Warren F. Motte Jr., professor of French and comparative literature at CU-Boulder, has been named Chevalier dans l’Ordre des Palmes Académiques (Knight in the Order of the Academic Palms) by the government of France. This honorific distinction was given to Motte for his extensive efforts to promote French language and culture in the United States.
The honor came as a surprise, “out of the blue,” Motte says. “Rather, it came out of registered mail down my driveway … One of the nicer surprises I’ve ever gotten through registered mail; I thought it was a summons for jury duty.”
Motte specializes in contemporary French literature. “I’ve been interested in emerging French writers and emerging literature—writers that haven’t yet been elevated to canonical status,” he explains.
“I like to present them to a broader, critical public through publications such as articles and books.”
Motte has also helped get some French authors translated into English both at the Dalkey Archive Press and the University of Nebraska Press.
He earned a Ph.D. in French literature from the University of Pennsylvania in 1981. He joined Department of French and Italian at CU-Boulder in 1987 and has been a full professor since 1991. Motte is a U.S. citizen, but his wife is from France, and his children are bilingual.
Some of the many books that Motte has authored include: “The Poetics of Experiment: A Study of the Work of Georges Perec” (1984), “Questioning Edmond Jabès” (1990), “Playtexts: Ludics in Contemporary Literature” (1995), “Small Worlds: Minimalism in Contemporary French Literature” (1999), “Fables of the Novel: French Fiction Since 1990” (2003), “Fiction Now: The French Novel in the Twenty-First Century” (2008), and the translator and editor of “Oulipo: A Primer of Potential Literature” (1986; rev. ed. 1998, rpt. 2007). His most recent book is “Mirror Gazing” (2014).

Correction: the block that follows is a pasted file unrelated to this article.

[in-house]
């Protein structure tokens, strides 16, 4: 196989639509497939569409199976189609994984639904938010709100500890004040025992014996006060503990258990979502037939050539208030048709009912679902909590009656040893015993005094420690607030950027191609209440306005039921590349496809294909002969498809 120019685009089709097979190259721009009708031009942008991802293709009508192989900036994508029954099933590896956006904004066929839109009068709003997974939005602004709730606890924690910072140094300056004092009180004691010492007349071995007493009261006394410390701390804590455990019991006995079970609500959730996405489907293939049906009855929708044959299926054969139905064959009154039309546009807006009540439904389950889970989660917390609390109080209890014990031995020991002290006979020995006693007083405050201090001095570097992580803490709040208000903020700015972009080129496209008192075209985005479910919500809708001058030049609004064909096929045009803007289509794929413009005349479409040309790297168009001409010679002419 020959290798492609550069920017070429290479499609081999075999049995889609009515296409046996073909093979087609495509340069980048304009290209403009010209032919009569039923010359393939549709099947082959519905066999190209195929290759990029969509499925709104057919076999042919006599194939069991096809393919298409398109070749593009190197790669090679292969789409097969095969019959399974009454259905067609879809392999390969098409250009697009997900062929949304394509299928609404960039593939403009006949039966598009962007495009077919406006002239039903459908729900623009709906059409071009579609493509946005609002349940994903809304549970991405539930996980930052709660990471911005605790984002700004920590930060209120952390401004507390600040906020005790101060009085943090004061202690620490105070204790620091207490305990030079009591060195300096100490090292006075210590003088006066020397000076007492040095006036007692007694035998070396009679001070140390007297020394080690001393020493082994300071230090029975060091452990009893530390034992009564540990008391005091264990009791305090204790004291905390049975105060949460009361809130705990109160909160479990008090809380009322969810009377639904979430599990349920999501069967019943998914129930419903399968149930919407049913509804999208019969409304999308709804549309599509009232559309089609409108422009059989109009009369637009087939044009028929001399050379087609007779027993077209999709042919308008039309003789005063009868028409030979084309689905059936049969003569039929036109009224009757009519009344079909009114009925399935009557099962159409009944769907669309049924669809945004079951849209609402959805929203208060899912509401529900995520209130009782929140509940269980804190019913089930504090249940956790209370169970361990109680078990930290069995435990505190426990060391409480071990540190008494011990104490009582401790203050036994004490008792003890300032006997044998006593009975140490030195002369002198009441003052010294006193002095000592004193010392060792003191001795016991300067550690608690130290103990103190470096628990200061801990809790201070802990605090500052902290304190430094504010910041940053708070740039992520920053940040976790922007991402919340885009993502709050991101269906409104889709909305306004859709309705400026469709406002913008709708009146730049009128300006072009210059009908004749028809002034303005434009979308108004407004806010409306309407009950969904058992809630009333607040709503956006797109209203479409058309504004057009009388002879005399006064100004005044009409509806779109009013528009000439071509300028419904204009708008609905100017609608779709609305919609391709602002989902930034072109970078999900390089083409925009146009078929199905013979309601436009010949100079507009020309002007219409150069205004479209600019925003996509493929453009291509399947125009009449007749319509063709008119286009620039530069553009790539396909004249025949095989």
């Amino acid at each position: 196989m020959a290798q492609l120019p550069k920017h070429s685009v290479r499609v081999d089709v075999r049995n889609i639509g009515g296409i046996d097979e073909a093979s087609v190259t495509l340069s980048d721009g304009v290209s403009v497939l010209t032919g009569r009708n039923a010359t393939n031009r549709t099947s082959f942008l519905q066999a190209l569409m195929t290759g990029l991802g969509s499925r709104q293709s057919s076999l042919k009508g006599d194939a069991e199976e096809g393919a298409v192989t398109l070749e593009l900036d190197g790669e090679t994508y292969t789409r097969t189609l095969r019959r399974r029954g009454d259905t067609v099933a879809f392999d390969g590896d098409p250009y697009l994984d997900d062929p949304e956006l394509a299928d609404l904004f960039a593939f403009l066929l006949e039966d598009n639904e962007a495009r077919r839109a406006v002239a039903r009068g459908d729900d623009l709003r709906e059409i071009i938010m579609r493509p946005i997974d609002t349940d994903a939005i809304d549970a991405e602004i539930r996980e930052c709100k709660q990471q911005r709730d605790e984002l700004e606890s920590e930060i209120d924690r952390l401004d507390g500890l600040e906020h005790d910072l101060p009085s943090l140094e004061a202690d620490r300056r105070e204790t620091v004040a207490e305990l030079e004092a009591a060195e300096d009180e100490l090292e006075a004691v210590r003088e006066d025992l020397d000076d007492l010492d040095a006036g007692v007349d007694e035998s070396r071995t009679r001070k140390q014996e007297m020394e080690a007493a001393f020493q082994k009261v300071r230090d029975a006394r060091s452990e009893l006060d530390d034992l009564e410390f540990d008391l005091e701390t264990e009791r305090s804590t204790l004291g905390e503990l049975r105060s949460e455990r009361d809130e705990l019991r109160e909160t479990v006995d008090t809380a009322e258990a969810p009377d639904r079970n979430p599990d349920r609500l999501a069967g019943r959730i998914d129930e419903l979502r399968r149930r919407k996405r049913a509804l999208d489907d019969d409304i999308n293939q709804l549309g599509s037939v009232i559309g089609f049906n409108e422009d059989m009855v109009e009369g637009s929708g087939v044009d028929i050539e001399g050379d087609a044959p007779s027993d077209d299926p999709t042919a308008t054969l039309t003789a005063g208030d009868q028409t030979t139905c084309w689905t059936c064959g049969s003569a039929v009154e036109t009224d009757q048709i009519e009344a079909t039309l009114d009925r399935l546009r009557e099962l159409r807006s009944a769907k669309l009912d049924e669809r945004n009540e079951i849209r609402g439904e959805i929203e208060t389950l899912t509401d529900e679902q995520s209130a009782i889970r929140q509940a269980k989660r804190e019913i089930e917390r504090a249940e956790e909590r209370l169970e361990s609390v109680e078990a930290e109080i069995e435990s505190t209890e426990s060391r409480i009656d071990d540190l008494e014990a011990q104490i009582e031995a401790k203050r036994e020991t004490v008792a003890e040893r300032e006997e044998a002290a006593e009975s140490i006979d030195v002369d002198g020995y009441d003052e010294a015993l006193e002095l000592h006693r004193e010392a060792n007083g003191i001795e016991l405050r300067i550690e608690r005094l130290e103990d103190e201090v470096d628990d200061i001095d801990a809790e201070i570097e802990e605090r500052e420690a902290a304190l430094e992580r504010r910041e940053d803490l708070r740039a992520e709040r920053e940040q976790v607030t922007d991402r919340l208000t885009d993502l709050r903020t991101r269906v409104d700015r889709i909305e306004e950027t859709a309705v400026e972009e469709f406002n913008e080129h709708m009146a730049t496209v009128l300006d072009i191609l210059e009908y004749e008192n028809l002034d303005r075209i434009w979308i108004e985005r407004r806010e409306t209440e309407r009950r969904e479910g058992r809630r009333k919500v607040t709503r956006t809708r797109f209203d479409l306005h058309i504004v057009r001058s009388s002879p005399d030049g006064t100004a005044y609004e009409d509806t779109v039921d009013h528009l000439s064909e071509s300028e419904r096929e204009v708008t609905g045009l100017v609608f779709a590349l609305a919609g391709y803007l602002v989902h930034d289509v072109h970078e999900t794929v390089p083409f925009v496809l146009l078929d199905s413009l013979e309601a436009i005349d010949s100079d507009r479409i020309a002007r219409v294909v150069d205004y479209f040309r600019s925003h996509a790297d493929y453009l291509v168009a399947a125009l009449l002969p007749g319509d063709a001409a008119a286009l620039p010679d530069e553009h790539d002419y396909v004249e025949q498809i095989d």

The Order of Academic Palms was originally founded in 1808 by Napoleon Bonaparte as a decoration to recognize important educators at the University of Paris. The scope of the honor has since expanded to include anyone who has contributed significantly to the “prestige of French culture” or who has “rendered eminent service to French education.”